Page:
The biggest problem facing Call of Dudey is an undeservedly small crowd. Where there should be a wave of laughter, there’s a ripple, and what could be choruses of hoots feel more like a couple of owls. It’s a little hard to look past at first. Maybe it’s their fault, you think. Are they not funny? In a time where comedians can pack out Wembley stadium, and decades of sitcoms come with laugh tracks, it’s easy to feel awkward hearing just your own laugh. It’s when I realise I’m mot alone, just that 20 odd people don’t quite drown out my own like 50 or 100, that I really settled into Call of Dudey.
To be fair to my sense of apprehension, things do start quite slow, but as the show moves on it’s clear Call of Dudey’s better material is loaded up after the first ten minutes or so. Structurally it’s not a bad choice, you could walk into just about any decent venue at the Fringe and see a quality slow-burn show, but again the slightly (just slightly) awkward start doesn’t mesh well with the earlier timeslot and small crowd.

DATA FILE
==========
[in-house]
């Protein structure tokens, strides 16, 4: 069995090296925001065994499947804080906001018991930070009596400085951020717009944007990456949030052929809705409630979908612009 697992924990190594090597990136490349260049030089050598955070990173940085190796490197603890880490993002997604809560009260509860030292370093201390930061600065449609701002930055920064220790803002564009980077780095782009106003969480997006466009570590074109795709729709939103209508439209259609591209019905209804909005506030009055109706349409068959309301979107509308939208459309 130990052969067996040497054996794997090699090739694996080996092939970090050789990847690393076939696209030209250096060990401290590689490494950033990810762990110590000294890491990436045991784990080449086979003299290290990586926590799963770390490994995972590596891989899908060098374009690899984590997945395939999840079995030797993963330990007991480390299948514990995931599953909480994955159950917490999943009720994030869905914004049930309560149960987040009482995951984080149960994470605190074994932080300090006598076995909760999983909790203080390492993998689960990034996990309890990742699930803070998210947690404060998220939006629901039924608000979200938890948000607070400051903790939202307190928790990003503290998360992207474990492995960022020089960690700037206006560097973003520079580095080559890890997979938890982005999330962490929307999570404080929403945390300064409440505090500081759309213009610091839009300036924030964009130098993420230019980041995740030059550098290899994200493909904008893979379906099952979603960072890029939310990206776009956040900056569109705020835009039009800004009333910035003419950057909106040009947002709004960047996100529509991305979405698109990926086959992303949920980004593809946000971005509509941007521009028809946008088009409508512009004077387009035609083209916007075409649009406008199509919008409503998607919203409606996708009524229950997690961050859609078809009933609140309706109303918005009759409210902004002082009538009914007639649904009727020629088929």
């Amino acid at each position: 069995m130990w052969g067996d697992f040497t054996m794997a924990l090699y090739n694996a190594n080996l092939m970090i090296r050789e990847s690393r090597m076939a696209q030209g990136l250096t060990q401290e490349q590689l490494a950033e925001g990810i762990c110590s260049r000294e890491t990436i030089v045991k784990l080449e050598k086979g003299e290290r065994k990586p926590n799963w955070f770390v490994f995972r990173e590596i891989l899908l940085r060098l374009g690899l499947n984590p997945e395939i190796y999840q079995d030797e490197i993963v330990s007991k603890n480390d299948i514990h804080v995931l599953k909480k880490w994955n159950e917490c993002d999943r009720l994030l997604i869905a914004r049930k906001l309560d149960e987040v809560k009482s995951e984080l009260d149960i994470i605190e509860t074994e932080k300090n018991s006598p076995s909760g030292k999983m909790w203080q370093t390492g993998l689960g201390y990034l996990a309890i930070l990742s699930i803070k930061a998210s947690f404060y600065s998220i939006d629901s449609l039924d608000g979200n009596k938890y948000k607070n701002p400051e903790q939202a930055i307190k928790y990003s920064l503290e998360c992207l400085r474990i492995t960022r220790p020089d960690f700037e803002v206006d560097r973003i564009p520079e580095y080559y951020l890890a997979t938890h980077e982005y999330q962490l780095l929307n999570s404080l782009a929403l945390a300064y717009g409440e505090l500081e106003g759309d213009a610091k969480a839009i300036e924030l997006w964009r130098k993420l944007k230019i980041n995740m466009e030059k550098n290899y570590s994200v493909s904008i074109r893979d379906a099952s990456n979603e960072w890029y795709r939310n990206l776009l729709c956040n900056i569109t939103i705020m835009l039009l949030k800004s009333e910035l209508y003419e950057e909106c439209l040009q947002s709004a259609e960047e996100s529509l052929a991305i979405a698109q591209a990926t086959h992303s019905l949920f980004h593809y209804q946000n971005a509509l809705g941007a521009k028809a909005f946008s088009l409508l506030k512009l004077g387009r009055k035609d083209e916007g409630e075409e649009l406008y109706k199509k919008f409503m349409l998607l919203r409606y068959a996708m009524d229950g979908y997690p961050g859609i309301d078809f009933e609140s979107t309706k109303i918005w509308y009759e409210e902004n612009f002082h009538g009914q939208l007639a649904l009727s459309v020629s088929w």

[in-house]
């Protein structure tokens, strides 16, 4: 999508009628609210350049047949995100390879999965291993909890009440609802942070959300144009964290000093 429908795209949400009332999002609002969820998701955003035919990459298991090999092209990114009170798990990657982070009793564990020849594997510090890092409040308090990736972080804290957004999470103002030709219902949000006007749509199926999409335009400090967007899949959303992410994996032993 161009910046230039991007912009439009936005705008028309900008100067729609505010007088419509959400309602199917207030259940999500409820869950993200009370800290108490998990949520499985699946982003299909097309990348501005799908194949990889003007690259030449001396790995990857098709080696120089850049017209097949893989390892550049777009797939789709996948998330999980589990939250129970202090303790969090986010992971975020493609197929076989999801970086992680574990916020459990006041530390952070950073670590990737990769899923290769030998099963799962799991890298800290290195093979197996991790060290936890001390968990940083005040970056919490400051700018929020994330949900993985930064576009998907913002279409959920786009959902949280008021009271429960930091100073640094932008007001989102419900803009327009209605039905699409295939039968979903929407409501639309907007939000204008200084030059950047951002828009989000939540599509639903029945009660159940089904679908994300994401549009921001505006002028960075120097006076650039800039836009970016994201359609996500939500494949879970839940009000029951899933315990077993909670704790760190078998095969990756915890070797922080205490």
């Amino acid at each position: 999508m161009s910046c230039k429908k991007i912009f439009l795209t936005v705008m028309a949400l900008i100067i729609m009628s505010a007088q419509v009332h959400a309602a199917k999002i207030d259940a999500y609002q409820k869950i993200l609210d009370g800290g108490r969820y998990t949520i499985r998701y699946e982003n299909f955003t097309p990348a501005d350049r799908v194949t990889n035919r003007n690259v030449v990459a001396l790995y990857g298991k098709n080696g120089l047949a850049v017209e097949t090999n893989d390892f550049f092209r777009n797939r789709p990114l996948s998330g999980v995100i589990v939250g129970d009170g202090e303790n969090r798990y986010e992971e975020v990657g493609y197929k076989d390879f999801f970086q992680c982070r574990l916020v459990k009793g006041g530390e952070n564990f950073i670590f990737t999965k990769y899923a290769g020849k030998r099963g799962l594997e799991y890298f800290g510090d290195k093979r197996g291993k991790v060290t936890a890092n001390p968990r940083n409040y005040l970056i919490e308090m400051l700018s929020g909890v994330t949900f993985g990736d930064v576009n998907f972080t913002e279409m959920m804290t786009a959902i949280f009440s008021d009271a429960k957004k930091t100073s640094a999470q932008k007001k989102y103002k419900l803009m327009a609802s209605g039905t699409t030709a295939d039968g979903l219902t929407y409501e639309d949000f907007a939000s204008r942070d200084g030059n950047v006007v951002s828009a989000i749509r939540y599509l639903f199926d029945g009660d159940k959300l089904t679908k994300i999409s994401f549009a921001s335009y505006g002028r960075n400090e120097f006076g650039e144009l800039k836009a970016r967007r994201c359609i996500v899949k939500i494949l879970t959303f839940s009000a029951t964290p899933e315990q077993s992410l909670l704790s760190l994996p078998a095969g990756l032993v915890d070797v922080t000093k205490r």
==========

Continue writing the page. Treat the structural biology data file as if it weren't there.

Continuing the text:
What the show unfolds into is playful, light-hearted sketches with more than a dash of Monty Python. When the four girls are men, they wear mustaches, they love to mess around with voices and the props contain subtle little jokes – watch out for the covers on the books. It’s all pleasantly daft. Each of the four is funny, and there’s quite a number of standout solo sketches where one takes the reigns for a few minutes. Some jokes don’t always land with the whole crowd, but I can’t say I ever went long without a laugh.
Call of Dudey is good-natured fun, and it’s only a shame they don’t do more with the military-themed opening of the show. It seems like it might be a running gag but doesn’t quite develop. Impish caricatures of masculinity, a slightly absurd streak, and one or two ruder jokes here and there all add up to an enjoyable show mostly let down by a lack of exposure and a less than ideal time-slot. Solid.